manuscript circulation). Why does Herrick publish these poems during his
lifetime? Could it have to do with national events? Could it be
the influence of his poetic mentor, Ben Jonson?
- Herrick might be paired with Herbert as a young man whose poetic talents were somewhat
at odds with his career at a country parsonage. Both men continued to write despite
their social isolation, which might otherwise have stifled their creativity, but they
directed their writing in radically different ways.
- Could you use these two poets' careers to understand the divisions which wracked the country in the period of
the Civil Wars and the Protectorate?
- Note especially the story about Herbert's entrusting his poems in
manuscript to a friend, but not attempting to have them published during
his lifetime, as Herrick did his works. Does the "friend" persona
in Herbert's poems in any way prepare us for the crucial function played
by Nicholas Farrar, head of the worshipers at Little Gidding (and yes,
that's the place T.S. Eliot had in mind when writing the poem of that
- Herrick might be considered a "minor poet" by critics interested in making
such lists. He participated in the revival of the "carpe diem" (seize
the day) theme in two famous poems ("Corinna's Gone A-Maying" and "To the
Virgins, to Make Much of Time"), but his poetic influence on either the form
or content of later poets was relatively slight. His neoclassical style
alludes constantly to the Greek and Roman classic-era poets who are his
distant models, and to his contemporary "Master," Ben Jonson, who promoted
neoclassicism as the most profound way to achieve a correct and lasting poetic
style. Neoclassicism is, by definition, nostalgic and accepts limits. The past
poets loom large in the neoclassicist's mind as he tries to follow their
models without becoming indistinguishable from them. Some writers seem nearly
stifled by this pressure to perform, but Herrick characteristically treats the
situation with humor, mocking the great debt he owes to his classical and
contemporary teachers. See, for instance, "His Prayer to Ben Jonson" (1652).
He also can make the old poetry new by transferring its Greek and Roman
attitudes and values to the English landscape (e.g., "The Hock-Cart, or
Harvest Home"). Though indulging in the English national habit of considering
London the "new Rome," and treating pagan Roman customs or values as eligible
for transplantation to the northern Christianized islands of the old Empire,
he does not think much of the corollary, explored by Dryden, that England is a
nation destined to rule the next Empire. Look for poems in which he sets out
the poet's task, as he sees it, in the countryside of this "new Rome,"
establishing aesthetic rules, judging the passage of time and beauty, and only
occasionally commenting upon major political events from afar. "The Bad Season
Makes the Poet Sad" captures the limits to Herrick's willingness to
acknowledge the political chaos going on around him--look especially at his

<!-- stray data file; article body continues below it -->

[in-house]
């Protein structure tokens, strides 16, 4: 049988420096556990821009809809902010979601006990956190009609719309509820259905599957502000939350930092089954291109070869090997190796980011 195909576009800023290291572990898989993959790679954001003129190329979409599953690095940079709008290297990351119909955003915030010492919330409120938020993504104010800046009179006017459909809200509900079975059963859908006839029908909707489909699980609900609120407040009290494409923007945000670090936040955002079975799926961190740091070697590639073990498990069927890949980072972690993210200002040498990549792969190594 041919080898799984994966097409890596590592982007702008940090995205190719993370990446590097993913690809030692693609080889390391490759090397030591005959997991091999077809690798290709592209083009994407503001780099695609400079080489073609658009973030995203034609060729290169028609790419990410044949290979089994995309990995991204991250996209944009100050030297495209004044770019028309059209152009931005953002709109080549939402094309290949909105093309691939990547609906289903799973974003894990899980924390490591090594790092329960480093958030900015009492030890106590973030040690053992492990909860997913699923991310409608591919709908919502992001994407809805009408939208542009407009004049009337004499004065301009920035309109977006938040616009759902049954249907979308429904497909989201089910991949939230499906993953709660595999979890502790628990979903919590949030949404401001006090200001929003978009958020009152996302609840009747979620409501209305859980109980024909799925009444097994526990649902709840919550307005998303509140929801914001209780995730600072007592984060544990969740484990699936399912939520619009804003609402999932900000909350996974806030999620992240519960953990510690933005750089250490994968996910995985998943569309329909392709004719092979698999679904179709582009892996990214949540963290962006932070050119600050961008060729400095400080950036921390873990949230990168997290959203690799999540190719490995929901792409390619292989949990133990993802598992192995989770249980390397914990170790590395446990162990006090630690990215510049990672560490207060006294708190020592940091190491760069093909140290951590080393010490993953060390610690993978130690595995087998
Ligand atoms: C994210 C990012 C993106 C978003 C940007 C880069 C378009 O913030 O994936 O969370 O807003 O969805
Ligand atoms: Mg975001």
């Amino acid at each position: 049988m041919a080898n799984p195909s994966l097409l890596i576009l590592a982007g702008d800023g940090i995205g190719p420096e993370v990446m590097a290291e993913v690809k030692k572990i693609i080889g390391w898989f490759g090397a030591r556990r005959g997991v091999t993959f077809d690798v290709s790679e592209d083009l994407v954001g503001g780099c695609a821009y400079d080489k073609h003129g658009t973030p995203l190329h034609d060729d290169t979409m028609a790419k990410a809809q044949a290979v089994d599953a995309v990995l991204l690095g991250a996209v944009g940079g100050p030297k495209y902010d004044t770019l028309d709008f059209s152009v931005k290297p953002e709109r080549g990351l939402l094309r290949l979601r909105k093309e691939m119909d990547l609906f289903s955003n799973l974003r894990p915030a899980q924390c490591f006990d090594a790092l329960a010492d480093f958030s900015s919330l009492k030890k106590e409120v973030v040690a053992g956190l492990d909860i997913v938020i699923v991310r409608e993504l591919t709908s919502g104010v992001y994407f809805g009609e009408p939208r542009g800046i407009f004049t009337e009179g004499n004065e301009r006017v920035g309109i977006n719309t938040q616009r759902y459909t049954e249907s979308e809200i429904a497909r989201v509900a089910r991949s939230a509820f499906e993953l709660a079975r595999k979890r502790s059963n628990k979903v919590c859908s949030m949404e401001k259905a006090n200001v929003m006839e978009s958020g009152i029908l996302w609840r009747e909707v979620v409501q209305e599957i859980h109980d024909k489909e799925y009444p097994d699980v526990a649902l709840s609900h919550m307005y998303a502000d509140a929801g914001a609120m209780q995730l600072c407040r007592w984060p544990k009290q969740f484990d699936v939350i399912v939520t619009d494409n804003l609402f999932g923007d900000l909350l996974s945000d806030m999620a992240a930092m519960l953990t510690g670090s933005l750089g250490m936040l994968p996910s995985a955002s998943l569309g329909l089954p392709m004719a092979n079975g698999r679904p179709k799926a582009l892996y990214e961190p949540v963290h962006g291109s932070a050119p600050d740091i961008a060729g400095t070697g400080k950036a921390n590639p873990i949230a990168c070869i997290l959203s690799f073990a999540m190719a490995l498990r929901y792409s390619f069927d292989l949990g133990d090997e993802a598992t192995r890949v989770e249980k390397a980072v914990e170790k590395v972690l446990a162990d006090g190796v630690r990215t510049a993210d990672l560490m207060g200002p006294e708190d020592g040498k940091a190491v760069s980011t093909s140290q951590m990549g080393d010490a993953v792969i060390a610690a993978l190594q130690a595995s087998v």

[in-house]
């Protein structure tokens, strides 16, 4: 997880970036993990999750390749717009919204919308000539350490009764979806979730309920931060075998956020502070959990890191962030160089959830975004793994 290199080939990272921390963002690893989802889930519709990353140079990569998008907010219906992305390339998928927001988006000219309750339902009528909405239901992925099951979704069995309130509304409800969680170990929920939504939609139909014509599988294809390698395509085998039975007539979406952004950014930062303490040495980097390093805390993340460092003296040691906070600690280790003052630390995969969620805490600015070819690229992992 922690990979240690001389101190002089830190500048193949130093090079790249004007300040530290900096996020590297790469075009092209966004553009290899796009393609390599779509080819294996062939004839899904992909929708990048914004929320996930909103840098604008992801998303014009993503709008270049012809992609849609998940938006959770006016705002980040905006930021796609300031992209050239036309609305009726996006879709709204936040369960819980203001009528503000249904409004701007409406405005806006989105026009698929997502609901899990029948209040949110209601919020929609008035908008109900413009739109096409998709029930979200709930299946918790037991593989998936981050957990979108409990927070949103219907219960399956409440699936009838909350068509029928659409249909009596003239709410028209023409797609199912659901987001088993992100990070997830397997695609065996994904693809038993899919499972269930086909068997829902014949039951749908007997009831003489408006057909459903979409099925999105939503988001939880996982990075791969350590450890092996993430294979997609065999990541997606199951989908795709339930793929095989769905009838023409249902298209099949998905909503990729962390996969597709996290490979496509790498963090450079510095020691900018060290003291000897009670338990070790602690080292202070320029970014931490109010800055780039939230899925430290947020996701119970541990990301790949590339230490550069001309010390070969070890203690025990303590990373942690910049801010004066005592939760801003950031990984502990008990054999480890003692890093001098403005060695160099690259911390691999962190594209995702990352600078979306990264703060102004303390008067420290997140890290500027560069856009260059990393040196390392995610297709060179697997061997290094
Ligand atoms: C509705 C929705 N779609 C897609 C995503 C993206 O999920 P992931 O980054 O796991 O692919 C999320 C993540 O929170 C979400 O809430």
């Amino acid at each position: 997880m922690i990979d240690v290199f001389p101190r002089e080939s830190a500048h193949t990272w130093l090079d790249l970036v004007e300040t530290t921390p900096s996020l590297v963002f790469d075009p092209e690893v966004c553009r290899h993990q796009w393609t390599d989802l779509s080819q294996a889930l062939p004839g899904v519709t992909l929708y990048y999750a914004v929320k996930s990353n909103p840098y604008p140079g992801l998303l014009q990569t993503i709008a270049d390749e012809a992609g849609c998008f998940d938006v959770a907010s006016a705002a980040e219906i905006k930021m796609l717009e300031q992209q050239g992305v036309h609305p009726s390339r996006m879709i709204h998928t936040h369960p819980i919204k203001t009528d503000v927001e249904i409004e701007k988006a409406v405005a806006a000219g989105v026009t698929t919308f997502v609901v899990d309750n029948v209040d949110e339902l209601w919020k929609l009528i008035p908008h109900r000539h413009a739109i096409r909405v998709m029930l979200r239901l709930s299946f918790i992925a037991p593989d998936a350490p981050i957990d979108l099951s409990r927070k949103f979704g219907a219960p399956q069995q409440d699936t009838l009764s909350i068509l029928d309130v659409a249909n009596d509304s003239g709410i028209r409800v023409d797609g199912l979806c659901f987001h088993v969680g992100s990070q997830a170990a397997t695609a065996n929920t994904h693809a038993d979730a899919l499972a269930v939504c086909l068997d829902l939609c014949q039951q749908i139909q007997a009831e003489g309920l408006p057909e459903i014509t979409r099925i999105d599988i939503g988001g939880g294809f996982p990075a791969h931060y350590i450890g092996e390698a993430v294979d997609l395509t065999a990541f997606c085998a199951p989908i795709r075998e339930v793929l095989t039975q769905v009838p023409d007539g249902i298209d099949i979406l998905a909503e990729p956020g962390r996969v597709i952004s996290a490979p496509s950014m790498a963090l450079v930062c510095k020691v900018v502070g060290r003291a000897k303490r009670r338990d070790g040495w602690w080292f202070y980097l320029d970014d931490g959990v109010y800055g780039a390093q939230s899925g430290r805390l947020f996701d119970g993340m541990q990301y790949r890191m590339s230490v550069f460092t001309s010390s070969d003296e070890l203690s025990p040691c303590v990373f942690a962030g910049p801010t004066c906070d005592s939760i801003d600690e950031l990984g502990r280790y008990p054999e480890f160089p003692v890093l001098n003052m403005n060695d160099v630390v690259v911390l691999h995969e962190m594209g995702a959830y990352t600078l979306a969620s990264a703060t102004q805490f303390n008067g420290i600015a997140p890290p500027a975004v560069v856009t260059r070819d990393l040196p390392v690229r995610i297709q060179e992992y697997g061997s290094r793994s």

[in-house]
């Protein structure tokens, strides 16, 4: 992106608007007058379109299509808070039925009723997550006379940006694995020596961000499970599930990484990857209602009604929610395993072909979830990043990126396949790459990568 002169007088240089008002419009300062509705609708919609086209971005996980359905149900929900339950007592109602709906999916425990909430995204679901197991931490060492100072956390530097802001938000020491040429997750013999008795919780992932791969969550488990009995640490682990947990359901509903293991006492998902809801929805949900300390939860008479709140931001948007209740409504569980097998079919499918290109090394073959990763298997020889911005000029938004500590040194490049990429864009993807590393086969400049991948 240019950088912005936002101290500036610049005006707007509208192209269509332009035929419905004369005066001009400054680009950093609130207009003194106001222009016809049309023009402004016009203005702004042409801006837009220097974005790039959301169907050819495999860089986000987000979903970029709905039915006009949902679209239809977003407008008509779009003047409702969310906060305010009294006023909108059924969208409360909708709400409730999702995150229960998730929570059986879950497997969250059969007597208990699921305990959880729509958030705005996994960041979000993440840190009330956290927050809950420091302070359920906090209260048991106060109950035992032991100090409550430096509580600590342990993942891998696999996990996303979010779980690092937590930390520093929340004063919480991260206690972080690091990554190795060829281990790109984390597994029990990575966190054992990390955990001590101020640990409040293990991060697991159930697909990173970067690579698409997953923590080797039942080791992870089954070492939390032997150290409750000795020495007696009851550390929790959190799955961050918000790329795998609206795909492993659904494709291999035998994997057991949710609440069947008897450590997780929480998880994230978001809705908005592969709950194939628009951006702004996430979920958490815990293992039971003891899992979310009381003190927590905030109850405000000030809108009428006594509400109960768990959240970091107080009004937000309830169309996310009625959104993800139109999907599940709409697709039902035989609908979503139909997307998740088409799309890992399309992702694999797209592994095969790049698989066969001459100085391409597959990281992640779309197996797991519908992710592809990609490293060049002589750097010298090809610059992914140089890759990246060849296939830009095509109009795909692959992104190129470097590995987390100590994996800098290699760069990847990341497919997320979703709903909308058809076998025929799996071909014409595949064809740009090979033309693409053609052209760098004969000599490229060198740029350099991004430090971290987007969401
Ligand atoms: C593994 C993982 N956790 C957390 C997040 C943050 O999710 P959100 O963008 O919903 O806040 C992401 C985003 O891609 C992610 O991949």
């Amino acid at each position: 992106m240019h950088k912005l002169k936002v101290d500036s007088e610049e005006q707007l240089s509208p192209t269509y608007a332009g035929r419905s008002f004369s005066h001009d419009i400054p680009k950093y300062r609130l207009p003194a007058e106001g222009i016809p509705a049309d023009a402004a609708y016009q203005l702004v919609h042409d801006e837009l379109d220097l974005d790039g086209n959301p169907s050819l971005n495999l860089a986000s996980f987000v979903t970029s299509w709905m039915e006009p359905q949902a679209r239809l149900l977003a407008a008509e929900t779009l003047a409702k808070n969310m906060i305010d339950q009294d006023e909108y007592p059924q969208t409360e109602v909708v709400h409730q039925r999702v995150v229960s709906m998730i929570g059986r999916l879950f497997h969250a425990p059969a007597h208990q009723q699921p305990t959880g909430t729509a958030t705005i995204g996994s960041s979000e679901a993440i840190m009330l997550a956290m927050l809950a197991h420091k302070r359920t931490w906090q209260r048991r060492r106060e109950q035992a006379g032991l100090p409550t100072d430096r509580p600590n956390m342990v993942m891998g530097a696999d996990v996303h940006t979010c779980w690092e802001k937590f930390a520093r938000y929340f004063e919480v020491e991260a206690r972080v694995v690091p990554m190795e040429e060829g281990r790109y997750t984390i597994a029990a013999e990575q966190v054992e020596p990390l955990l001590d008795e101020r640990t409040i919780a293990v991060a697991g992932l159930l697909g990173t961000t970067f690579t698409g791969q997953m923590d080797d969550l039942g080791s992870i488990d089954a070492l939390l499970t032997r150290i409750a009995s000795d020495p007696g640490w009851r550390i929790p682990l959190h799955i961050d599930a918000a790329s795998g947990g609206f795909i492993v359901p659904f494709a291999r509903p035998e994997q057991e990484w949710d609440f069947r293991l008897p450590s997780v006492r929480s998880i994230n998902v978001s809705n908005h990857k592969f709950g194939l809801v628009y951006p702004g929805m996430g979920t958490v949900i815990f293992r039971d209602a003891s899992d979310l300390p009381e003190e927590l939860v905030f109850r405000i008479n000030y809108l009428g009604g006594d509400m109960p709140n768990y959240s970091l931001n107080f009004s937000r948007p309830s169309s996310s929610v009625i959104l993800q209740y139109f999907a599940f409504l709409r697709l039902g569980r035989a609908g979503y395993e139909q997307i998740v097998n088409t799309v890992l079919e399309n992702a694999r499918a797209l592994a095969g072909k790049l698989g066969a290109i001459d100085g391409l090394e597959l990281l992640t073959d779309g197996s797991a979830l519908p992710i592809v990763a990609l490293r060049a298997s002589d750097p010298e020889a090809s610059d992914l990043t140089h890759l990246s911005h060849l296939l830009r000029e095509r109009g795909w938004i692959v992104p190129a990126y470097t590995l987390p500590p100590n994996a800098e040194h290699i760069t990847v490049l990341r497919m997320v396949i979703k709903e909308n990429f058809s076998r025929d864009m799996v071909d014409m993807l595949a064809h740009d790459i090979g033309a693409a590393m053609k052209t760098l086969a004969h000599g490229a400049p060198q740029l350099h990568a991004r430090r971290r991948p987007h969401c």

last line's translation of Horace's ode to his patron, Maecenas (1653). Is
Herrick any more than what he represents himself to be, a poet on the margins
of society, an ironic commentator upon events his art cannot participate in
directly with the real-world engagement of Shakespeare's dramatic tragedies,
Jonson's satiric comedies, or the lyrics of Mary Sidney Herbert, Lady Mary
Wroth, or John Donne? Or are there poetic "places" outside the poets'
immediate times where equally important cultural work is being done while
thousands cheer the more central "players"?
- Herrick's aesthetic of a "wild civility" might be called an elitist aesthetic
since it presupposes that the lady, poem, or other "work of art" will begin with
a capacity to achieve the height of neoclassical decorum, control of appearances (the
long-run effect of the courtier's emulation of correct models in Hoby/Castiglione).
The problem with this arises when one attempts to participate in its tradition "from
outside" (non-male?, non-classically-trained?) or "from below"
- What do you suppose would be the "inverse" of Herrick's doctrine of "wild
civility" as he expresses it in the poems "Delight in Disorder" and
"The Lily in a Crystal"?
- When, in English literary history, will you see the non-male, non-classically-trained,
non-aristocratic poets become the norm and control the growth of the canon?
- The Norton introduction (by Barbara Lewalski and Robert Adams) mentions
RH's hanging out with Ben Jonson at the Apollo Room. A wonderful anecdote
survives from the period in the writings of George Gordon, Lord Byron, and
in the diary of an early C19 writer named Hobhouse. Jonson and a translator
(how louche!) named Joshua Sylvester engaged in a typical coffee-house
poetic competition, trading couplets to out-do each other. Sylvester led
with "I, Joshua Sylvester / Lay with your sister," to which Jonson replied
"I, Ben Jonson / Lay with your wife." Sylvester, an outraged fool, protested
"why that's not rhyme," and Jonson replied, "No, but it's true." Does this help you to interpret Herrick's antic
poetic sensibility, especially about his "mistresses"?
- For the Luminarium page containing containing more of Herrick's work, click here.